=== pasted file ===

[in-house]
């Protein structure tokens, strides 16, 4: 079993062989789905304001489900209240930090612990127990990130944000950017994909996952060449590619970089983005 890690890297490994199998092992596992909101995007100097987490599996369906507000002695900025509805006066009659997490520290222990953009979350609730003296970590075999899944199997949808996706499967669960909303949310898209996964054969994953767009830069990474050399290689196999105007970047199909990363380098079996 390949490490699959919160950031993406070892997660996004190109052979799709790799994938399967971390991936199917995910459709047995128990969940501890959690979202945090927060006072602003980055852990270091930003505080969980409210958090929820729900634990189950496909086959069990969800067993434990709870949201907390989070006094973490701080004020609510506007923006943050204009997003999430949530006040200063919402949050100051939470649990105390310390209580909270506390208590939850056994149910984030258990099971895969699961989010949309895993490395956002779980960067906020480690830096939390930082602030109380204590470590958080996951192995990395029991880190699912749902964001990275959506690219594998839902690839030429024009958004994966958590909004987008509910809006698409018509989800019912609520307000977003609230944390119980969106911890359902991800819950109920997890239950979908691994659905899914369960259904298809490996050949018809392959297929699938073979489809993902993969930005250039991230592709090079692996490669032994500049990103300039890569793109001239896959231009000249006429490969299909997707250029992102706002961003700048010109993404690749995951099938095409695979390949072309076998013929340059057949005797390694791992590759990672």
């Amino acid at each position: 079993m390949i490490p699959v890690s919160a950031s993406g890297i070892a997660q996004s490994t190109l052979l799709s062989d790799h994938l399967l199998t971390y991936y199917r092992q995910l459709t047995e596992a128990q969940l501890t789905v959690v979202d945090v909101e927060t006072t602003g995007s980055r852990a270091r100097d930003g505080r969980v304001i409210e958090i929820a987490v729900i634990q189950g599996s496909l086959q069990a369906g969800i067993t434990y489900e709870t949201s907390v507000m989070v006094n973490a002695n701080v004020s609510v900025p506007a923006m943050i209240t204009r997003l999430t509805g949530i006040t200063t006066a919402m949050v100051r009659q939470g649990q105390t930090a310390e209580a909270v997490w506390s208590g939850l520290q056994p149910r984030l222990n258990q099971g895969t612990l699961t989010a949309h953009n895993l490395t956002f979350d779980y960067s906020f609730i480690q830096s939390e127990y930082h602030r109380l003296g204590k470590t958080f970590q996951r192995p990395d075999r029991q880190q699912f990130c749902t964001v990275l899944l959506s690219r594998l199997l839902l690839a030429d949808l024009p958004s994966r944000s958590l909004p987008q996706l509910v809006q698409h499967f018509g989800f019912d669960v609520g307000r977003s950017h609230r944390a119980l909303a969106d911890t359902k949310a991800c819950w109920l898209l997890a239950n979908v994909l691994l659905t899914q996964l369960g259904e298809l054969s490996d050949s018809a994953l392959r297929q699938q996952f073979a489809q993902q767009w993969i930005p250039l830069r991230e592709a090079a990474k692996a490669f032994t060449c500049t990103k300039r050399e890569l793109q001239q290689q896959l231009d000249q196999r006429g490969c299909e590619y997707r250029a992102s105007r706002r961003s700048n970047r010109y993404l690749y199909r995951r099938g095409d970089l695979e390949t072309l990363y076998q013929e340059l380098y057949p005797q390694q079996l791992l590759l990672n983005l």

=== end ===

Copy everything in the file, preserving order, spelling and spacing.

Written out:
[in-house]
């Protein structure tokens, strides 16, 4: 079993062989789905304001489900209240930090612990127990990130944000950017994909996952060449590619970089983005 890690890297490994199998092992596992909101995007100097987490599996369906507000002695900025509805006066009659997490520290222990953009979350609730003296970590075999899944199997949808996706499967669960909303949310898209996964054969994953767009830069990474050399290689196999105007970047199909990363380098079996 390949490490699959919160950031993406070892997660996004190109052979799709790799994938399967971390991936199917995910459709047995128990969940501890959690979202945090927060006072602003980055852990270091930003505080969980409210958090929820729900634990189950496909086959069990969800067993434990709870949201907390989070006094973490701080004020609510506007923006943050204009997003999430949530006040200063919402949050100051939470649990105390310390209580909270506390208590939850056994149910984030258990099971895969699961989010949309895993490395956002779980960067906020480690830096939390930082602030109380204590470590958080996951192995990395029991880190699912749902964001990275959506690219594998839902690839030429024009958004994966958590909004987008509910809006698409018509989800019912609520307000977003609230944390119980969106911890359902991800819950109920997890239950979908691994659905899914369960259904298809490996050949018809392959297929699938073979489809993902993969930005250039991230592709090079692996490669032994500049990103300039890569793109001239896959231009000249006429490969299909997707250029992102706002961003700048010109993404690749995951099938095409695979390949072309076998013929340059057949005797390694791992590759990672």
């Amino acid at each position: 079993m390949i490490p699959v890690s919160a950031s993406g890297i070892a997660q996004s490994t190109l052979l799709s062989d790799h994938l399967l199998t971390y991936y199917r092992q995910l459709t047995e596992a128990q969940l501890t789905v959690v979202d945090v909101e927060t006072t602003g995007s980055r852990a270091r100097d930003g505080r969980v304001i409210e958090i929820a987490v729900i634990q189950g599996s496909l086959q069990a369906g969800i067993t434990y489900e709870t949201s907390v507000m989070v006094n973490a002695n701080v004020s609510v900025p506007a923006m943050i209240t204009r997003l999430t509805g949530i006040t200063t006066a919402m949050v100051r009659q939470g649990q105390t930090a310390e209580a909270v997490w506390s208590g939850l520290q056994p149910r984030l222990n258990q099971g895969t612990l699961t989010a949309h953009n895993l490395t956002f979350d779980y960067s906020f609730i480690q830096s939390e127990y930082h602030r109380l003296g204590k470590t958080f970590q996951r192995p990395d075999r029991q880190q699912f990130c749902t964001v990275l899944l959506s690219r594998l199997l839902l690839a030429d949808l024009p958004s994966r944000s958590l909004p987008q996706l509910v809006q698409h499967f018509g989800f019912d669960v609520g307000r977003s950017h609230r944390a119980l909303a969106d911890t359902k949310a991800c819950w109920l898209l997890a239950n979908v994909l691994l659905t899914q996964l369960g259904e298809l054969s490996d050949s018809a994953l392959r297929q699938q996952f073979a489809q993902q767009w993969i930005p250039l830069r991230e592709a090079a990474k692996a490669f032994t060449c500049t990103k300039r050399e890569l793109q001239q290689q896959l231009d000249q196999r006429g490969c299909e590619y997707r250029a992102s105007r706002r961003s700048n970047r010109y993404l690749y199909r995951r099938g095409d970089l695979e390949t072309l990363y076998q013929e340059l380098y057949p005797q390694q079996l791992l590759l990672n983005l």